Heterogeneity and publication bias

Heterogeneity across studies was assessed by determining the p-values of I2-test statistics. I2 test statistics values of 0, 25, 50, and 75% were considered as no, low, moderate, and high degrees of heterogeneity, respectively [23]. A funnel plot was used to check publication bias. Besides, Egger’s weighted regression test and Begg’s test were used to check publication bias [24]. A p-value of less than 0.05 was used to declare the statistical significance of publication bias.

Results

Description of characteristics of reviewed articles

Nineteen articles included in this systematic review and meta-analysis are summarized in Table 1. Eighteen articles were cross-sectional in design while one article was a follow-up study with a sample size ranging from 248 in Debre Berhan town [25] to 1109 in the Tigray region [26]. With regard to the region in which the study conducted, nine Articles were from the Amhara region [16, 18, 19, 25, 2731], two from Oromia [19, 32], Three from Tigray [26, 33, 34] two from SNNP [16, 35], two from Addis Ababa [14, 36] and one from Somali [15] region with publication year ranging from 2015 to 2019 (Table 1).

Magnitude of postpartum modern contraception utilization

This review analyzed data from 11,932 postpartum women to estimate the pooled magnitude of postpartum modern contraception utilization. A total of 19(18 published and one unpublished) articles were included in this review yielding the pooled magnitude of postpartum modern contraception utilization in Ethiopia 45.79% (95% CI: 36.45%, 55.13%) with the lowest, 12.05% (95% CI: 9.34%, 14.76%) in Somali regional state [15] and the highest 80.32% (95% CI: 77.57%, 83.07%) in Addis Ababa [14] (Fig 2).

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Fig 2. Forest plot of the pooled magnitude of postpartum modern contraception utilization in Ethiopia, 2020.

https://doi.org/10.1371/journal.pone.0243776.g002

Subgroup analysis

Sub-group analysis was conducted based on the region in which the studies were done. Accordingly, the magnitude of postpartum modern contraception utilization is 12.05%(9.34%, 14.76%) in Somali [15] and 65.31% (35.83%, 94.80%) in Addis Ababa [14, 36] (Fig 3).

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Fig 3. Forest plot subgroup analysis of magnitude of postpartum modern contraception utilization in Ethiopia, 2020.

https://doi.org/10.1371/journal.pone.0243776.g003

Publication bias

Publication bias was assessed by funnel plot and Egger test at a 5% significant level. The funnel plot was asymmetry, and the Egger test showed no statistical significance for the presence of publication bias with p-value, a P = 0.105 (Fig 4).

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Fig 4. Funnel plot with 95% confidence limit of the pooled magnitude of postpartum modern contraception utilization in Ethiopia, 2020.

https://doi.org/10.1371/journal.pone.0243776.g004

The influence of a single study on the overall meta-analysis was checked using a random- effects model and the result showed there was no strong evidence for the effect of single study influence on the overall meta-analysis (Fig 5).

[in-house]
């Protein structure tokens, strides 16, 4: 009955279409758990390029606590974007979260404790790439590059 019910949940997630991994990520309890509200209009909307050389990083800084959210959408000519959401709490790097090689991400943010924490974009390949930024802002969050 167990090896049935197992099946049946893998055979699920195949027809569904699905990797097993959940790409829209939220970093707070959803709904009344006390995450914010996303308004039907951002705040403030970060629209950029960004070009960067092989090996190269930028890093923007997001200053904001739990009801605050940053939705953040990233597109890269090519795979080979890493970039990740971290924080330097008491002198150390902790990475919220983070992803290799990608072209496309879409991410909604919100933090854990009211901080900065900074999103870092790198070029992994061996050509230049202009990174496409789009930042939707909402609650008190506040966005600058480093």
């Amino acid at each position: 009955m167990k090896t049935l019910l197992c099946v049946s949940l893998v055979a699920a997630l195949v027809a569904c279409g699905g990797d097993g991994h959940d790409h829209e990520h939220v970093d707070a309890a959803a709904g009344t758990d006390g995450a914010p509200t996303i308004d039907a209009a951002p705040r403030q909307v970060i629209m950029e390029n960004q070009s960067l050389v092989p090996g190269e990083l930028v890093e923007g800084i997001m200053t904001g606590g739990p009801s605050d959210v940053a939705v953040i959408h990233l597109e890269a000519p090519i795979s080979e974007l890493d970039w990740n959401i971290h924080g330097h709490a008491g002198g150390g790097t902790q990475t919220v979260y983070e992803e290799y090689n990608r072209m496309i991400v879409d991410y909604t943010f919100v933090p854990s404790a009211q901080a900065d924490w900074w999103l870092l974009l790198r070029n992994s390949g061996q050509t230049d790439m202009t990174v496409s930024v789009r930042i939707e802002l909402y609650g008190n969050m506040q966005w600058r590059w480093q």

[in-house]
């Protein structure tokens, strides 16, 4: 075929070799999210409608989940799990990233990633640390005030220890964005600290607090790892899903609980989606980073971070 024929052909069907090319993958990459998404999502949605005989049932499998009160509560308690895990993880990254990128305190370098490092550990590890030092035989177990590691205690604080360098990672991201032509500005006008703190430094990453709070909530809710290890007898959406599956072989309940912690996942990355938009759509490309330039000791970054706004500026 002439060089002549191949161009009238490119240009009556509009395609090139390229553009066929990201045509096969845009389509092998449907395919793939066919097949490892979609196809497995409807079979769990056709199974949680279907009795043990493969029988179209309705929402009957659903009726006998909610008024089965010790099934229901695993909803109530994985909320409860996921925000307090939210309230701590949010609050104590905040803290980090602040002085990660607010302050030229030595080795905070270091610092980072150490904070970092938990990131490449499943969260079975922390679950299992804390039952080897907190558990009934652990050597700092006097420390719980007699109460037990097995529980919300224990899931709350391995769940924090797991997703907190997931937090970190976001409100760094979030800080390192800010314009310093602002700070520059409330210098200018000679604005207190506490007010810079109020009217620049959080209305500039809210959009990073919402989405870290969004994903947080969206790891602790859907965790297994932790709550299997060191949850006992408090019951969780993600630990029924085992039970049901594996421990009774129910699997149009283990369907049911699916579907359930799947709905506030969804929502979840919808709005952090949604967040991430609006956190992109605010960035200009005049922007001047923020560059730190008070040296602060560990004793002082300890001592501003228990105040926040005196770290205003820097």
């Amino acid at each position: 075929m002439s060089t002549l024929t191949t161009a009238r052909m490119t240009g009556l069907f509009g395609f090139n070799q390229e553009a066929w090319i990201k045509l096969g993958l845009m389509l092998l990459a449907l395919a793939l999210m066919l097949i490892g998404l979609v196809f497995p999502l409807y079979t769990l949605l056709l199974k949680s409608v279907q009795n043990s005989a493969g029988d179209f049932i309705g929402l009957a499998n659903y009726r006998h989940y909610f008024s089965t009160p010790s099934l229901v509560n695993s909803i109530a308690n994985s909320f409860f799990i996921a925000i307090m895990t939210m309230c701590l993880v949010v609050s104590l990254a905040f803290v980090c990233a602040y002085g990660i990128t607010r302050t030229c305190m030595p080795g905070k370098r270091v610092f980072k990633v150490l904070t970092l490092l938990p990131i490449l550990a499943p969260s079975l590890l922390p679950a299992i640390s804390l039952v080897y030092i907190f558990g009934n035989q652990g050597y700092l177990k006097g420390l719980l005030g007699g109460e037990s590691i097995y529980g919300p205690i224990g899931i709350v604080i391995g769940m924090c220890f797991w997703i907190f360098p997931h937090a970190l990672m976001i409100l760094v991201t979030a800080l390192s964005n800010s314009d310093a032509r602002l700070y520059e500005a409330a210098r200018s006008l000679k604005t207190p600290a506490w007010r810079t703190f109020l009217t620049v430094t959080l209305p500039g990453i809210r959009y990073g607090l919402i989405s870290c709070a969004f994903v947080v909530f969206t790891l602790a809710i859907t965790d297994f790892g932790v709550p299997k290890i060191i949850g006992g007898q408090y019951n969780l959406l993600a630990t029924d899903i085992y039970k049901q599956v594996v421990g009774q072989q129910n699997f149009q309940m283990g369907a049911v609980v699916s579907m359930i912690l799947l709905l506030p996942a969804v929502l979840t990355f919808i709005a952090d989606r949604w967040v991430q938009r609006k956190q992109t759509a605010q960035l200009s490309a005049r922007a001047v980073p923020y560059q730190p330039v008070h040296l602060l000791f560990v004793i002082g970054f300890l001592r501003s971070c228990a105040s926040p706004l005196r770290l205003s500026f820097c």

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Fig 5. Sensitivity analyses for single study influence of magnitude of postpartum modern contraception utilization in Ethiopia, 2020.

https://doi.org/10.1371/journal.pone.0243776.g005

Determinants of postpartum modern contraception utilization in Ethiopia

In this review, antenatal care visit, postnatal care visit, maternal education, counseling on family planning, previous family planning use, partner approval, and a number of alive children were strongly associated with postpartum modern contraception utilization. However, the number of parity and place of residence showed no statistically significant association with postpartum modern contraception utilization. Two articles showed that ANC visit was strongly associated with the postpartum modern contraception utilization [20, 33]. Those women who had four or greater ANC visits were 2.04 times more likely to utilize modern contraception as compared to their counterparts (OR = 2.04, 95%, CI: 1.48–2.81). Since the included studies were not exhibited heterogeneity fixed-effect model was used (I2 = 0.00%, p = 0.978) (Fig 6). Eight articles also revealed that PNC visit is positively associated with postpartum modern contraception utilization [15, 16, 1820, 29, 33, 38]. Those women who had PNC visit were 4.21 times more likely to utilize postpartum modern contraception than their counterparts (OR = 4.2195%CI 2.20, 8.04) Random effect model was used for this Meta-regression (I2 = 95.4, P = 0.00) (Fig 7).

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Fig 6. Forest plot of association between postpartum modern contraception utilization and number of ANC visit in Ethiopia, 2020.

https://doi.org/10.1371/journal.pone.0243776.g006

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Fig 7. Forest plot of association between postpartum modern contraception and PNC visit among postnatal women in Ethiopia, 2020.

https://doi.org/10.1371/journal.pone.0243776.g007

In addition, in this Meta-regression, six among nine included articles found a strong association between postpartum modern contraception utilization and the educational status of the women [14, 18, 19, 25, 33, 35, 36, 38]. Those women who have formal educations were 2.34 times more likely to utilize modern contraception in the postpartum period as compared with those who have no formal education (OR = 2.34 95%CI 1.65,3.32) [14, 18, 19, 25, 31, 38]. However, three articles showed no significant association with the outcome variable [33, 35, 36]. Since there is moderate heterogeneity, the random effect model was used (I2 = 78.5% P = 0.00) (Fig 8). Moreover, four article were assessed to find association between number of parity and postpartum modern contraception utilization [25, 31, 33, 35]. From the pooled finding, there was no significant assocaition between postpartum modern contraceptive utilization and number of parity among postpartum women (OR = 0.58 95%CI 0.30,1.12) by using the random effect model (I2 = 78.5,P = 0.00) (Fig 9).